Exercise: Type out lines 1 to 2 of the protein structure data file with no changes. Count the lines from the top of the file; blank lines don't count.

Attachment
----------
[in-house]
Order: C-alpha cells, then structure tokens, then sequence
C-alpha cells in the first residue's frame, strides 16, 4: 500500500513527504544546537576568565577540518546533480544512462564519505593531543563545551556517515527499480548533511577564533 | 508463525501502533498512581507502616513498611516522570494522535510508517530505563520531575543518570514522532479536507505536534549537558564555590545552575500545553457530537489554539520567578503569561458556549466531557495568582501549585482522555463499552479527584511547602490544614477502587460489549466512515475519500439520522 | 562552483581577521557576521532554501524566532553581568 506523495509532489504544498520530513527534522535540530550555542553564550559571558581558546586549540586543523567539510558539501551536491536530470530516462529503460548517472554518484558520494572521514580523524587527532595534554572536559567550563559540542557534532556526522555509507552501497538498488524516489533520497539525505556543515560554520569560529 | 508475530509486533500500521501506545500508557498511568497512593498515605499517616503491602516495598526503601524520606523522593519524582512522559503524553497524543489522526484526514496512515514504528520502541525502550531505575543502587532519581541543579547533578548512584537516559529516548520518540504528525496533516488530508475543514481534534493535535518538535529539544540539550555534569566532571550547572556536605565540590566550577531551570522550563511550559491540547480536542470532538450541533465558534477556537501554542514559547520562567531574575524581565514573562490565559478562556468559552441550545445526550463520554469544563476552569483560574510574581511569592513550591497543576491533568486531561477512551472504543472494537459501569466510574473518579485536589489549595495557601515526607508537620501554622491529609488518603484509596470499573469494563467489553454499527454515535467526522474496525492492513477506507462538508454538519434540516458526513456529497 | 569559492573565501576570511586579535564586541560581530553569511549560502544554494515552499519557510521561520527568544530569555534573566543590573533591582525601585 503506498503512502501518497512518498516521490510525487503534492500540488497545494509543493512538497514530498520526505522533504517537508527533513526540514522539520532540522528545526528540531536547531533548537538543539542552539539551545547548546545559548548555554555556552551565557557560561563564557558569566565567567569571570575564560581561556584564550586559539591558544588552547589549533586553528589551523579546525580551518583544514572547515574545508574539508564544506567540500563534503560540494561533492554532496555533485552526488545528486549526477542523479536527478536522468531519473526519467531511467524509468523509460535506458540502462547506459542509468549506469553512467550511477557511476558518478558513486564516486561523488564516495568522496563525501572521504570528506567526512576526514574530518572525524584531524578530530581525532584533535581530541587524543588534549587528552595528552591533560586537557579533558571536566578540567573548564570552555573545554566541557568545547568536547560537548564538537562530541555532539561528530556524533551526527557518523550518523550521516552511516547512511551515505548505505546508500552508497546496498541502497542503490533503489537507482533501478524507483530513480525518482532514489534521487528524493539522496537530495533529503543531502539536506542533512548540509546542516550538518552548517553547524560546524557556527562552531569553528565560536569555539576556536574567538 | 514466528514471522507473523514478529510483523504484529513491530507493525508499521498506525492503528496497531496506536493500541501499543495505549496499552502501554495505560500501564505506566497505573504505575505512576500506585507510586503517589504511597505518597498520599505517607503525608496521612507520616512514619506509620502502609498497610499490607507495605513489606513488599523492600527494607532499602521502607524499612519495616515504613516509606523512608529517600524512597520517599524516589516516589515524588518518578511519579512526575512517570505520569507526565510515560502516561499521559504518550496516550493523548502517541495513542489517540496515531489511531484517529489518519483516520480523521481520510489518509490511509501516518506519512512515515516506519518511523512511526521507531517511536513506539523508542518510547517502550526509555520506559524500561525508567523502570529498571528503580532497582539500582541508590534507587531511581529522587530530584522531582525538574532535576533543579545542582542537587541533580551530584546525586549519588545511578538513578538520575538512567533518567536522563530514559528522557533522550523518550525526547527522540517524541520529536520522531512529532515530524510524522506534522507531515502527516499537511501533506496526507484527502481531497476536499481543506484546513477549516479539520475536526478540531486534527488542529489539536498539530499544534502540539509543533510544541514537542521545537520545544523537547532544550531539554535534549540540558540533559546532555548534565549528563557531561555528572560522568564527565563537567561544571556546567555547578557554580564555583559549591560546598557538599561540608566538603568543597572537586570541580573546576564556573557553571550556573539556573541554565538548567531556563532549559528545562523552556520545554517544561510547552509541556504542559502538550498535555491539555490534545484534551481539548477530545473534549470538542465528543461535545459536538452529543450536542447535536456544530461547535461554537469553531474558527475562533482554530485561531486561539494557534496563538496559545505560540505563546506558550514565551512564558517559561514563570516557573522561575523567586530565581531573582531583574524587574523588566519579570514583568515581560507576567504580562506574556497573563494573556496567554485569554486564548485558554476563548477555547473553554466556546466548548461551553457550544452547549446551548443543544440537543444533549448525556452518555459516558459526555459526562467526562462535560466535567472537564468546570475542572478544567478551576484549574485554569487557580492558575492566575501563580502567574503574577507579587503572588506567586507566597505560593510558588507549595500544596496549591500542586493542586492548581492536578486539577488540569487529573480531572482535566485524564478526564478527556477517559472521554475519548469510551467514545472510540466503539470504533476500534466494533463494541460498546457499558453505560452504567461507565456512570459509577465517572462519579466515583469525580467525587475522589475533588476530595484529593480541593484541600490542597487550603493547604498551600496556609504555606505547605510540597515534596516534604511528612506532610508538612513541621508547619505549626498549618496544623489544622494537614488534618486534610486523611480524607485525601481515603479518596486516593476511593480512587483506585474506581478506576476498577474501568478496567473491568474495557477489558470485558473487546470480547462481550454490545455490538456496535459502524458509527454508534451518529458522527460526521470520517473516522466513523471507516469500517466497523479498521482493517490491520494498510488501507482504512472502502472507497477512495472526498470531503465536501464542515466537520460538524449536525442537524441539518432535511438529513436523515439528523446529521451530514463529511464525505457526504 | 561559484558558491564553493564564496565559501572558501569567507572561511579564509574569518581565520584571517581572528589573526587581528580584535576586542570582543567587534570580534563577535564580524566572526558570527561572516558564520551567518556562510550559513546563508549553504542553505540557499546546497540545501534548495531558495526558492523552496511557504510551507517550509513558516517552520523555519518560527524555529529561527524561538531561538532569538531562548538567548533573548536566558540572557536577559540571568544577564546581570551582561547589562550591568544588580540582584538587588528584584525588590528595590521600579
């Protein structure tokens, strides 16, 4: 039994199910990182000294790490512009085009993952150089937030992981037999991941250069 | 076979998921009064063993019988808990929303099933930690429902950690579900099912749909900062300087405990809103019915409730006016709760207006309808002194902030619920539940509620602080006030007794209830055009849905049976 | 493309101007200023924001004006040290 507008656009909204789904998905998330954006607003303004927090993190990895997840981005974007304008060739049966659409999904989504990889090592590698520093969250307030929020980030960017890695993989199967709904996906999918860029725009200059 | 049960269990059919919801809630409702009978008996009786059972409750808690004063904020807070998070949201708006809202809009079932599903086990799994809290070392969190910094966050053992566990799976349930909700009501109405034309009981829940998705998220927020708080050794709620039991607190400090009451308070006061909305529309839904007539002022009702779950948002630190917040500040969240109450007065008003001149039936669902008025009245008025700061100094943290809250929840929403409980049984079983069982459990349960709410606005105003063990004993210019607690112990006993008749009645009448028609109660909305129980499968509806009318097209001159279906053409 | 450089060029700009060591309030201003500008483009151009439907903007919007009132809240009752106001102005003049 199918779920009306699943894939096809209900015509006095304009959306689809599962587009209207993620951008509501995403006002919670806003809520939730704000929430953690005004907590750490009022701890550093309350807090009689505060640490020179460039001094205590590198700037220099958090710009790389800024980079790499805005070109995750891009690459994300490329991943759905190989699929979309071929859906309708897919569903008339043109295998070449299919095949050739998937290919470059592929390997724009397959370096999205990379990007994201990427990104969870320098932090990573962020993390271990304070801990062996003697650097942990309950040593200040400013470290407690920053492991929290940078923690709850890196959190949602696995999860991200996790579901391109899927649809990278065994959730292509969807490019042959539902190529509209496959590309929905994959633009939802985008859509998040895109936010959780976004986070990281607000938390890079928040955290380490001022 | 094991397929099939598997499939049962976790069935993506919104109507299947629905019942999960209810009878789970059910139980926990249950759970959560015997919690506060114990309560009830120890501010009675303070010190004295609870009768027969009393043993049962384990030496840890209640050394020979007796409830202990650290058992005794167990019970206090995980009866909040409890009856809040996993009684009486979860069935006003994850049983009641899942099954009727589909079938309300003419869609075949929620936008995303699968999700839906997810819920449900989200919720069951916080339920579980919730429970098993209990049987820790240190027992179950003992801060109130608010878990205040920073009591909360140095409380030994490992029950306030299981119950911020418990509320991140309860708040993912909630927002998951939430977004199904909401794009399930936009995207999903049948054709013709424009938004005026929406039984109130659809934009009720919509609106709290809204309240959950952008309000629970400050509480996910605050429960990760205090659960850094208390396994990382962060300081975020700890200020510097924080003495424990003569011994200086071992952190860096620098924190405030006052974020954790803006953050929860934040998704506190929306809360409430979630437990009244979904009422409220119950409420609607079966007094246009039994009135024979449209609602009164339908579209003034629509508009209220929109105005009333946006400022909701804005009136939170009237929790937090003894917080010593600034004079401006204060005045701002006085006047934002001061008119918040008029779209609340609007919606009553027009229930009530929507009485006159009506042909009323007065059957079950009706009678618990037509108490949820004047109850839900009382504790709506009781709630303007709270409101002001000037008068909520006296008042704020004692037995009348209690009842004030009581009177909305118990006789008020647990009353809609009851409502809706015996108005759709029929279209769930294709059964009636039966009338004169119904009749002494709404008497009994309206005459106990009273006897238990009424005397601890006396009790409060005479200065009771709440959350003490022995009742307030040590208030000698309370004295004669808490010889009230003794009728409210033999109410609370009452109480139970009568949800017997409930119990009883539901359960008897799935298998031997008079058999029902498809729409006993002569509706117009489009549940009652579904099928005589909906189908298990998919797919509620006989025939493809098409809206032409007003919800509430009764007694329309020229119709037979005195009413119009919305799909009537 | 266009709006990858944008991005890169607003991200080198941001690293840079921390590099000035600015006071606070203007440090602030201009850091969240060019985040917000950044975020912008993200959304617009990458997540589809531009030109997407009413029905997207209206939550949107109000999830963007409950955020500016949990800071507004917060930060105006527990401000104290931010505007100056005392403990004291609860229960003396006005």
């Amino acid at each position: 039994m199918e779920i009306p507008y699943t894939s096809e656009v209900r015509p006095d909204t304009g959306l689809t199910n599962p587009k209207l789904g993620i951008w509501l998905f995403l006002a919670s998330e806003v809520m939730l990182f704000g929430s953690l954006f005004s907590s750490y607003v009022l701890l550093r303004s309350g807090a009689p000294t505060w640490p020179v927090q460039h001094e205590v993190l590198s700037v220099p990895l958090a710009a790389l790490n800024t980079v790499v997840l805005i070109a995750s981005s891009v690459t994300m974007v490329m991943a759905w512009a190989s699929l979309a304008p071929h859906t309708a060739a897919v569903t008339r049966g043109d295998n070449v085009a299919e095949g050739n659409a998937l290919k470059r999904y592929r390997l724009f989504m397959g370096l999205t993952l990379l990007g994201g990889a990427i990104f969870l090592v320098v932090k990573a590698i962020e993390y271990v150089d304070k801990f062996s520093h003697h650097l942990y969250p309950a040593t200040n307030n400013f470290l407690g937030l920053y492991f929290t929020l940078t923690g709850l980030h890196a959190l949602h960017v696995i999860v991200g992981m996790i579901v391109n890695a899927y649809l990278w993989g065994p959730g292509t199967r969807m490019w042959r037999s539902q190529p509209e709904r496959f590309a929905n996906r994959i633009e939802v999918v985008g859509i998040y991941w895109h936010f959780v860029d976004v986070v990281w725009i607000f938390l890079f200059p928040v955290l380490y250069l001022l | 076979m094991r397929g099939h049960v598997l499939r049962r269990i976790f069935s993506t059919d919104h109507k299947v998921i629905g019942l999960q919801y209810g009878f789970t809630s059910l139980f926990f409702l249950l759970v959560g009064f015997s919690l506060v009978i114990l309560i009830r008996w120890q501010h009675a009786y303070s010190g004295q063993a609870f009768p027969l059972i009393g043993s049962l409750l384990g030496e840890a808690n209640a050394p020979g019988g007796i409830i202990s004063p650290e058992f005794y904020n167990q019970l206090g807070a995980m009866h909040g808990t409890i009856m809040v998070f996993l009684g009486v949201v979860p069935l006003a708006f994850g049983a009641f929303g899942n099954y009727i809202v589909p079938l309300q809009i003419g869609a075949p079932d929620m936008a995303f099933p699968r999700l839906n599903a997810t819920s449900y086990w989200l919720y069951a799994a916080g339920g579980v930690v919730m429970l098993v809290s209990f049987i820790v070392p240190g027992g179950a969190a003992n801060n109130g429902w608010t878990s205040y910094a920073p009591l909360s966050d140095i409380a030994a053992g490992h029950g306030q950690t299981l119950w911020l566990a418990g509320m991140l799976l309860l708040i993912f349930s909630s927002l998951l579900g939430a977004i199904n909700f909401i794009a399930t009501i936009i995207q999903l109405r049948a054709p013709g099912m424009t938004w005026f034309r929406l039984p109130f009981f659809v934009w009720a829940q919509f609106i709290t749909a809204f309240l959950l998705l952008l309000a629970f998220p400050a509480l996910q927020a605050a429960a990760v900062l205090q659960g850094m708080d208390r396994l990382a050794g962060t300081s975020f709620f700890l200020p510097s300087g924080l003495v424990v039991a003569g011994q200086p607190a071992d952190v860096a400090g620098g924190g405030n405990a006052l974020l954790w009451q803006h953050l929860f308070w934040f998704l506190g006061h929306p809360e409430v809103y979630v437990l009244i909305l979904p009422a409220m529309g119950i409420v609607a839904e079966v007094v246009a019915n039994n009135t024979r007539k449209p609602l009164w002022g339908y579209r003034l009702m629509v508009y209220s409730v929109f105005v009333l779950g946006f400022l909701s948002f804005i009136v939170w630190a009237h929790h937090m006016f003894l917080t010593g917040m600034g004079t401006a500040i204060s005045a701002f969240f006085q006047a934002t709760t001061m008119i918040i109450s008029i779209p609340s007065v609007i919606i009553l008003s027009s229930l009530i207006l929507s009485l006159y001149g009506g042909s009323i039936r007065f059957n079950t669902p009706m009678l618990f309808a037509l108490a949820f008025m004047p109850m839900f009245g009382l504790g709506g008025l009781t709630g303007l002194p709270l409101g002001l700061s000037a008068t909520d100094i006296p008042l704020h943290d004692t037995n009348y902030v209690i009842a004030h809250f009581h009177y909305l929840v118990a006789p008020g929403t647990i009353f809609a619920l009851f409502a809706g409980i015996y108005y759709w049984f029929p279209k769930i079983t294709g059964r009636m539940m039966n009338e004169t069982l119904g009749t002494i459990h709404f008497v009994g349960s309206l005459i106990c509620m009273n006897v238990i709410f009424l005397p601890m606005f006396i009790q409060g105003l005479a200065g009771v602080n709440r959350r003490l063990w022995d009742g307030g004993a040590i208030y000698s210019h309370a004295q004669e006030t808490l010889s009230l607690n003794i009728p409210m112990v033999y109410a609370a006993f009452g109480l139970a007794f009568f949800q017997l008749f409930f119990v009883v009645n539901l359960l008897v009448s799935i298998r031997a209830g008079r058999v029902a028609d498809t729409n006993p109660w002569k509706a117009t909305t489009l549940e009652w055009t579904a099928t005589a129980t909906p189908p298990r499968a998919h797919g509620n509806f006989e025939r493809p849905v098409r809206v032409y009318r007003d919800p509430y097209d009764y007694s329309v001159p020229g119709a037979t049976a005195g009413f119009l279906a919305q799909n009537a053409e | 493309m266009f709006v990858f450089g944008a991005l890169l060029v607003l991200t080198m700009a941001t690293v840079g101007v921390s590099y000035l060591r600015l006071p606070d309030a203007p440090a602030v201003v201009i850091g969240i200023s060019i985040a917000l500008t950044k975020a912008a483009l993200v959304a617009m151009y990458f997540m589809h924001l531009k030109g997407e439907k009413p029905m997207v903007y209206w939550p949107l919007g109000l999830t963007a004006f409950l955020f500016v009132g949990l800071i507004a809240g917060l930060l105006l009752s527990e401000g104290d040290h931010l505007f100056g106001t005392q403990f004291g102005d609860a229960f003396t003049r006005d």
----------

[in-house]
Order: C-alpha cells, then structure tokens, then sequence